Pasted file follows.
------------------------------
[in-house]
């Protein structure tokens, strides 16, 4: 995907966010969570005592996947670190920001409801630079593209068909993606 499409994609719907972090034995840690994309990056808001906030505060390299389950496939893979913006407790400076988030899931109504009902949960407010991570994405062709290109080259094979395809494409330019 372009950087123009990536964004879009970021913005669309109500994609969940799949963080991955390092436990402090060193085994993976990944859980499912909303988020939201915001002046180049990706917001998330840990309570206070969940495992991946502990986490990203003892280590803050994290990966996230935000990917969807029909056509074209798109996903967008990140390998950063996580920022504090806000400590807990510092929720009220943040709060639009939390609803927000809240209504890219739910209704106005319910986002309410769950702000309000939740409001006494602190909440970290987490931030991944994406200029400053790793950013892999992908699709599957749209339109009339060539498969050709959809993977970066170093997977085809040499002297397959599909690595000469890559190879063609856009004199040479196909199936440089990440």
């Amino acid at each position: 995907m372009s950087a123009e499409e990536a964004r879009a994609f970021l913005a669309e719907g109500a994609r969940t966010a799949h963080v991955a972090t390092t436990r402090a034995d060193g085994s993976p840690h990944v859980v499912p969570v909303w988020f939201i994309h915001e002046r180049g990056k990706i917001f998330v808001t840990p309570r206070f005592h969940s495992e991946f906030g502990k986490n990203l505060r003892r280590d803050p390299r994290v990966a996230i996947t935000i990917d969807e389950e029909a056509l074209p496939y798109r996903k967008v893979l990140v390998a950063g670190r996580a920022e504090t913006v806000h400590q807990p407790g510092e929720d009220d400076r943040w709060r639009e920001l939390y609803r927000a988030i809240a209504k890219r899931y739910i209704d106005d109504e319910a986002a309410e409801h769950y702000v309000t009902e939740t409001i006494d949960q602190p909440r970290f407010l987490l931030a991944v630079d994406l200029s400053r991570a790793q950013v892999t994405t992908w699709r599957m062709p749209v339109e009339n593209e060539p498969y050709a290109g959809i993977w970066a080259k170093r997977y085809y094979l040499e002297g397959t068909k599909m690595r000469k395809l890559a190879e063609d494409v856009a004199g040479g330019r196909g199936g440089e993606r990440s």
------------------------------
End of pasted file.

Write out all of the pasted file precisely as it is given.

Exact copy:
[in-house]
């Protein structure tokens, strides 16, 4: 995907966010969570005592996947670190920001409801630079593209068909993606 499409994609719907972090034995840690994309990056808001906030505060390299389950496939893979913006407790400076988030899931109504009902949960407010991570994405062709290109080259094979395809494409330019 372009950087123009990536964004879009970021913005669309109500994609969940799949963080991955390092436990402090060193085994993976990944859980499912909303988020939201915001002046180049990706917001998330840990309570206070969940495992991946502990986490990203003892280590803050994290990966996230935000990917969807029909056509074209798109996903967008990140390998950063996580920022504090806000400590807990510092929720009220943040709060639009939390609803927000809240209504890219739910209704106005319910986002309410769950702000309000939740409001006494602190909440970290987490931030991944994406200029400053790793950013892999992908699709599957749209339109009339060539498969050709959809993977970066170093997977085809040499002297397959599909690595000469890559190879063609856009004199040479196909199936440089990440």
């Amino acid at each position: 995907m372009s950087a123009e499409e990536a964004r879009a994609f970021l913005a669309e719907g109500a994609r969940t966010a799949h963080v991955a972090t390092t436990r402090a034995d060193g085994s993976p840690h990944v859980v499912p969570v909303w988020f939201i994309h915001e002046r180049g990056k990706i917001f998330v808001t840990p309570r206070f005592h969940s495992e991946f906030g502990k986490n990203l505060r003892r280590d803050p390299r994290v990966a996230i996947t935000i990917d969807e389950e029909a056509l074209p496939y798109r996903k967008v893979l990140v390998a950063g670190r996580a920022e504090t913006v806000h400590q807990p407790g510092e929720d009220d400076r943040w709060r639009e920001l939390y609803r927000a988030i809240a209504k890219r899931y739910i209704d106005d109504e319910a986002a309410e409801h769950y702000v309000t009902e939740t409001i006494d949960q602190p909440r970290f407010l987490l931030a991944v630079d994406l200029s400053r991570a790793q950013v892999t994405t992908w699709r599957m062709p749209v339109e009339n593209e060539p498969y050709a290109g959809i993977w970066a080259k170093r997977y085809y094979l040499e002297g397959t068909k599909m690595r000469k395809l890559a190879e063609d494409v856009a004199g040479g330019r196909g199936g440089e993606r990440s």